MRS. DAY BEGINS THE STORY. I am old, else, I think, I should not have the courage to tell the story I am going to tell. All those concerned in it about whose feelings I am careful, are gone where, thank God, there are no secrets! If they know what I am doing, I know they do not mind. If they were alive to read as I record, they might perhaps now and again look a little paler and wish the leaf turned, but to see the things set down would not make them unhappy: they do not love secrecy. Half the misery in the world comes from trying to look, instead of trying to be, what one is not. I would that not God only but all good men and women might see me through and through. They would not be pleased with everything they saw, but then neither am I, and I would have no coals of fire in my soul's pockets! But my very nature would shudder at the thought of letting one person that loved a secret see into it. Such a one never sees things as they are—would not indeed see what was there, but something shaped and coloured after his own likeness. No one who loves and chooses a secret can be of the pure in heart that shall see God. Yet how shall I tell even who I am? Which of us is other than a secret to all but God! Which of us can tell, with poorest approximation, what he or she is! Not to touch the mystery of life—that one who is not myself has made me able to say I, how little can any of us tell about even those ancestors whose names we know, while yet the nature, and still more the character, of hundreds of them, have shared in determining what I means every time one of us utters the word! For myself, I remember neither father nor mother, nor one of their fathers or mothers: how little then can I say as to what I am! But I will tell as much as most of my readers, if ever I have any, will care to know. I come of a long yeoman-line of the name of Whichcote. In Scotland the Whichcotes would have been called lairds; in England they were not called squires. Repeatedly had younger sons of it risen to rank and honour, and in several generations would his property have entitled the head of the family to rank as a squire, but at the time when I began to be aware of existence, the family possessions had dwindled to one large farm, on which I found myself. Naturally, while some of the family had risen, others had sunk in the social scale; and of the latter was Miss Martha Moon, far more to my life than can appear in my story. I should imagine there are few families in England covering a larger range of social difference than ours. But I begin to think the chief difficulty in writing a book must be to keep out what does not belong to it. I may mention, however, my conviction, that I owe many special delights to the gradual development of my race in certain special relations to the natural ways of the world. That I was myself brought up in such relations, appears not enough to account for the intensity of my pleasure in things belonging to simplest life—in everything of the open air, in animals of all kinds, in the economy of field and meadow and moor. I can no more understand my delight in the sweet breath of a cow, than I can explain the process by which, that day in the garden—but I must not forestall, and will say rather—than I can account for the tears which, now I am an old woman, fill my eyes just as they used when I was a child, at sight of the year's first primrose. A harebell, much as I have always loved harebells, never moved me that way! Some will say the cause, whatever it be, lies in my nature, not in my ancestry; that, anyhow, it must have come first to some one—and why not to me? I answer, Everything lies in everyone of us, but has to be brought to the surface. It grows a little in one, more in that one's child, more in that child's child, and so on and on—with curious breaks as of a river which every now and then takes to an underground course. One thing I am sure of—that, however any good thing came, I did not make it; I can only be glad and thankful that in me it came to the surface, to tell me how beautiful must he be who thought of it, and made it in me. Then surely one is nearer, if not to God himself, yet to the things God loves, in the country than amid ugly houses—things that could not have been invented by God, though he made the man that made them. It is not the fashionable only that love the town and not the country; the men and women who live in dirt and squalor—their counterparts in this and worse things far more than they think—are afraid of loneliness, and hate God's lovely dark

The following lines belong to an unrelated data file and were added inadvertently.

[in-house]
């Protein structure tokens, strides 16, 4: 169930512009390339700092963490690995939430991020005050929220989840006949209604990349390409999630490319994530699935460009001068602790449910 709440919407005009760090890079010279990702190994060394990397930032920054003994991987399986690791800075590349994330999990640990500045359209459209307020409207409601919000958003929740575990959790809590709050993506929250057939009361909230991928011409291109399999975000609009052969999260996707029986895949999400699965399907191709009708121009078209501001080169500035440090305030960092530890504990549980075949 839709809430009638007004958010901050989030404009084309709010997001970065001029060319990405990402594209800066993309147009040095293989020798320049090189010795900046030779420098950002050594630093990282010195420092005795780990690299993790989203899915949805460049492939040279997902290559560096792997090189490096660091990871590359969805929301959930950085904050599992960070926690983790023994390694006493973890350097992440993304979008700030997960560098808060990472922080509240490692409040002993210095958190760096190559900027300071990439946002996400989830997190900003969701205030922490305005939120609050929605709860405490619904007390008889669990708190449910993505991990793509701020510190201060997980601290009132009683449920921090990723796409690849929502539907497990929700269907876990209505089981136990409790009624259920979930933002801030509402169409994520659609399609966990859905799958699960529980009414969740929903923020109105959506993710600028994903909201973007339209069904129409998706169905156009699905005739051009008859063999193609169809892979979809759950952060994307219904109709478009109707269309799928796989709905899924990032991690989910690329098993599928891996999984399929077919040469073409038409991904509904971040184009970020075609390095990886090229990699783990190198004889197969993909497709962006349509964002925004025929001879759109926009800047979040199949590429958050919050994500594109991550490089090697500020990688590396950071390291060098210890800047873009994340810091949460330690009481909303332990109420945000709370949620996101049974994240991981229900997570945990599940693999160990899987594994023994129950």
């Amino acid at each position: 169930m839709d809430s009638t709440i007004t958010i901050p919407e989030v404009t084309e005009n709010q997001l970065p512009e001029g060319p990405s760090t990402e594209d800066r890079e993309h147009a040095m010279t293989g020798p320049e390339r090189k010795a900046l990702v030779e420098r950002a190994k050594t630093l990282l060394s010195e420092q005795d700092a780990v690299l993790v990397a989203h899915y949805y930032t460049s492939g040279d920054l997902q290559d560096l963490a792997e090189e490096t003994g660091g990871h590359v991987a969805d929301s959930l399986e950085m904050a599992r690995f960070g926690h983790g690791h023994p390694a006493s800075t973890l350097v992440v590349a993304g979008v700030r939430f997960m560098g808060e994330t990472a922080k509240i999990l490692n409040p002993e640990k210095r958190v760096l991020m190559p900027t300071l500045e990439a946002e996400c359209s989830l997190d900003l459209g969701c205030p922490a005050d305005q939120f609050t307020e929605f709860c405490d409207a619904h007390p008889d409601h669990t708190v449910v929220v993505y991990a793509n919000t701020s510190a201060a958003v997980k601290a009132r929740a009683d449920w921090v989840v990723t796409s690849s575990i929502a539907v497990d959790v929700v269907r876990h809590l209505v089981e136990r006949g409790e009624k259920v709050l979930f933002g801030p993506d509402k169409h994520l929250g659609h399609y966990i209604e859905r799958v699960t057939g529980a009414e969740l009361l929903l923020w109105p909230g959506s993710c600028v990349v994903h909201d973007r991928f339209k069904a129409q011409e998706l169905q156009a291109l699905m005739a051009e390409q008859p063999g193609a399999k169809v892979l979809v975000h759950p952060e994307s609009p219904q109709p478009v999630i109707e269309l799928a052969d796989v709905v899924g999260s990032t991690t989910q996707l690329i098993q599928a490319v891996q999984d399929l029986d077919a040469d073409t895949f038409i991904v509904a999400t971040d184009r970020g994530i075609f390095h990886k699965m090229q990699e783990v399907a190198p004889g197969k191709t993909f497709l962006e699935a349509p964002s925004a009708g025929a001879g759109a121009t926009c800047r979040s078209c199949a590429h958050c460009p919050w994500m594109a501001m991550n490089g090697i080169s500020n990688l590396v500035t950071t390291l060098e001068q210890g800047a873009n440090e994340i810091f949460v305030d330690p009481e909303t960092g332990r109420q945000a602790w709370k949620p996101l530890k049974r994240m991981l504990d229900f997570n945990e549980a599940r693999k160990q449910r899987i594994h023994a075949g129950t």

About George MacDonald
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Published May 16, 2012
by D. Appleton and Company.
Literature & Fiction, Religion & Spirituality, Education & Reference, Science Fiction & Fantasy, History, Action & Adventure, Children's Books.